One drawback to striving for spiritual excellence is the feeling that sometimes comes with it that everyone else is spiritually inferior to you. After all (the reasoning goes), if spiritual excellence is the most laudable trait to have and you’re one of the few people around striving for it, it follows then that you’re successful on an ultimate level and that everyone else is inferior.
Now, while the logic is technically sound since spiritual excellence is indeed the paragon of human virtues, the claim still and all fails simply because the unabashed arrogance behind it out-and-out contradicts any claim to spiritual excellence.
For true spiritual excellence is rooted in humility, in the realization of how imperfect each one of us is, and in the dream of bettering yourself in the face of all your failings. An often unspoken-of side aspect of it, though, is the nudging suspicion that everyone else has something special going for him or her that you don’t despite your spiritual accomplishments which is actually true.
So we’d need to fight the hubris of arrogance and self-satisfaction if we’re to truly succeed. We’ve found that the best way to do that is to follow Ibn Pakudah’s retorts to this particular tease of the yetzer harah.
The next time your own accomplishments impress you overmuch, he suggests, say something like this to yourself: How could I ever assume to be better in G-d’s eyes than someone else if I don’t really know what’s in his heart? After all, he may seem to be one thing on the outside and actually be another on the inside. For only G-d knows a person’s thoughts and intentions.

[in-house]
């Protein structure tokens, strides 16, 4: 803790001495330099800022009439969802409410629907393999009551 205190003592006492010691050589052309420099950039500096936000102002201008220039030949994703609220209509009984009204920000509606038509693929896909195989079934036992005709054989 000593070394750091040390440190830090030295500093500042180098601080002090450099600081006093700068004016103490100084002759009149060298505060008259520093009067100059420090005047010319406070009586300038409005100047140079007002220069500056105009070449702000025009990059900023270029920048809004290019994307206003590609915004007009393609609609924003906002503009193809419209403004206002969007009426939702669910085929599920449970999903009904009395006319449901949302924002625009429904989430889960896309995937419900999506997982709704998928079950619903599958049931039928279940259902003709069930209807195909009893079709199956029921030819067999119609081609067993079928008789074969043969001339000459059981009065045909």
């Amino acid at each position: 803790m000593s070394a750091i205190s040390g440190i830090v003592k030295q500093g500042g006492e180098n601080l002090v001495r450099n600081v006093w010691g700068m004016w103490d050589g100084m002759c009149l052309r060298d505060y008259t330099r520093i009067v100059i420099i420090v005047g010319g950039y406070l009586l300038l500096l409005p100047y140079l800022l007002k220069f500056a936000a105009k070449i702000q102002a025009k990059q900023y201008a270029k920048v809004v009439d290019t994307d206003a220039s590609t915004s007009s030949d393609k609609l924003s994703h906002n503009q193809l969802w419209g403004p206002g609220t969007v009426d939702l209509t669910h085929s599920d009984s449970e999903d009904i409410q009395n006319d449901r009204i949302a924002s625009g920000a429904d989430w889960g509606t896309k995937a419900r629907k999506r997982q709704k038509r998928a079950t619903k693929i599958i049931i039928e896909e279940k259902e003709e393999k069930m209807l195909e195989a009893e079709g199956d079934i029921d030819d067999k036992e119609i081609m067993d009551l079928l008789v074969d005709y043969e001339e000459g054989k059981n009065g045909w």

Perhaps someone who appears to be all wrong is actually much better than he seems, and maybe he’s actually loftier than I in G-d’s eyes, taking everything into consideration. After all, he might not know how to advance in his soul and thus have a better excuse for his lapses than I, since I know what to do and yet I don’t always live up to it! So while he could be accused of “passive” or “innocent” wrongdoing, if you will, I could be accused of active and conscious wrong when I lapse.
From another angle, the truth is that every single thing he does to better his spiritual stature is noteworthy, since no one in his circle is likely to praise him for it (and he thus does it purely and selflessly); while everything good and lofty I do is expected of me by friends and neighbors, and I’d just naturally want to foster that impression among them for my own purposes.
Finally, the truth be known, we spend far too much time evaluating others. Do that enough, Ibn Pakudah says, and you’ll “have no time left to think about your own defects and blemishes, which we’re all obliged to do” if we’re to grow past them.
This series is dedicated to the memory of Yitzchak Hehrsh ben Daniel z”l, and Sara Rivka bas Yaakov Dovid, z”l.
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